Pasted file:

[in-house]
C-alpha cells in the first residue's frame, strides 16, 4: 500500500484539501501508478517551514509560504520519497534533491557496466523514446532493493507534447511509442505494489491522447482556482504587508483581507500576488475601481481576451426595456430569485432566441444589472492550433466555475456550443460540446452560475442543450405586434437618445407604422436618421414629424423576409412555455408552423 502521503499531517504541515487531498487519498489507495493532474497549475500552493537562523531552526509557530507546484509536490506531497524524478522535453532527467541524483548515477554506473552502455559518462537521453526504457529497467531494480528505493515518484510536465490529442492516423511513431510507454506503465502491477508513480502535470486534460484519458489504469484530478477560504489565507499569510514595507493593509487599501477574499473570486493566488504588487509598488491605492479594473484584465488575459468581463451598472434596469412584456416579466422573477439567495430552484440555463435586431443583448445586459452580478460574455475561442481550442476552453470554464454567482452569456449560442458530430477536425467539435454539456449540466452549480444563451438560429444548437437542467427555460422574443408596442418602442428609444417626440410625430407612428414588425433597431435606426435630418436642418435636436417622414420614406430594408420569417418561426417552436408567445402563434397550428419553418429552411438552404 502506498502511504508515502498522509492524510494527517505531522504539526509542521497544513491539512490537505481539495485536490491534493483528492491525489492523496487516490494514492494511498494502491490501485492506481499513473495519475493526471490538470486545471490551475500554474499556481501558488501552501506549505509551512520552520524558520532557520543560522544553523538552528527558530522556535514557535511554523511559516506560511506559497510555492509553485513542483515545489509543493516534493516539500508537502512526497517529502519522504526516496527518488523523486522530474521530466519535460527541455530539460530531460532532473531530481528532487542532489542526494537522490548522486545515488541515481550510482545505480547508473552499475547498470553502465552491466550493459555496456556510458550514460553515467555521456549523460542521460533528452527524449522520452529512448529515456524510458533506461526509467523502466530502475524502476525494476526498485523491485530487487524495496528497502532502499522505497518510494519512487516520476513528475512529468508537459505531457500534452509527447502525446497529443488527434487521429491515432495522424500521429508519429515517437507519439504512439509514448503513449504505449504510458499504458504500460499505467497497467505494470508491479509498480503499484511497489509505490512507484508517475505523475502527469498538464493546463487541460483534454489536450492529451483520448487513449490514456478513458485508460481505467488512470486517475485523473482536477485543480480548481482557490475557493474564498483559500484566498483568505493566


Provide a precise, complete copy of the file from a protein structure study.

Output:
[in-house]
C-alpha cells in the first residue's frame, strides 16, 4: 500500500484539501501508478517551514509560504520519497534533491557496466523514446532493493507534447511509442505494489491522447482556482504587508483581507500576488475601481481576451426595456430569485432566441444589472492550433466555475456550443460540446452560475442543450405586434437618445407604422436618421414629424423576409412555455408552423 502521503499531517504541515487531498487519498489507495493532474497549475500552493537562523531552526509557530507546484509536490506531497524524478522535453532527467541524483548515477554506473552502455559518462537521453526504457529497467531494480528505493515518484510536465490529442492516423511513431510507454506503465502491477508513480502535470486534460484519458489504469484530478477560504489565507499569510514595507493593509487599501477574499473570486493566488504588487509598488491605492479594473484584465488575459468581463451598472434596469412584456416579466422573477439567495430552484440555463435586431443583448445586459452580478460574455475561442481550442476552453470554464454567482452569456449560442458530430477536425467539435454539456449540466452549480444563451438560429444548437437542467427555460422574443408596442418602442428609444417626440410625430407612428414588425433597431435606426435630418436642418435636436417622414420614406430594408420569417418561426417552436408567445402563434397550428419553418429552411438552404 502506498502511504508515502498522509492524510494527517505531522504539526509542521497544513491539512490537505481539495485536490491534493483528492491525489492523496487516490494514492494511498494502491490501485492506481499513473495519475493526471490538470486545471490551475500554474499556481501558488501552501506549505509551512520552520524558520532557520543560522544553523538552528527558530522556535514557535511554523511559516506560511506559497510555492509553485513542483515545489509543493516534493516539500508537502512526497517529502519522504526516496527518488523523486522530474521530466519535460527541455530539460530531460532532473531530481528532487542532489542526494537522490548522486545515488541515481550510482545505480547508473552499475547498470553502465552491466550493459555496456556510458550514460553515467555521456549523460542521460533528452527524449522520452529512448529515456524510458533506461526509467523502466530502475524502476525494476526498485523491485530487487524495496528497502532502499522505497518510494519512487516520476513528475512529468508537459505531457500534452509527447502525446497529443488527434487521429491515432495522424500521429508519429515517437507519439504512439509514448503513449504505449504510458499504458504500460499505467497497467505494470508491479509498480503499484511497489509505490512507484508517475505523475502527469498538464493546463487541460483534454489536450492529451483520448487513449490514456478513458485508460481505467488512470486517475485523473482536477485543480480548481482557490475557493474564498483559500484566498483568505493566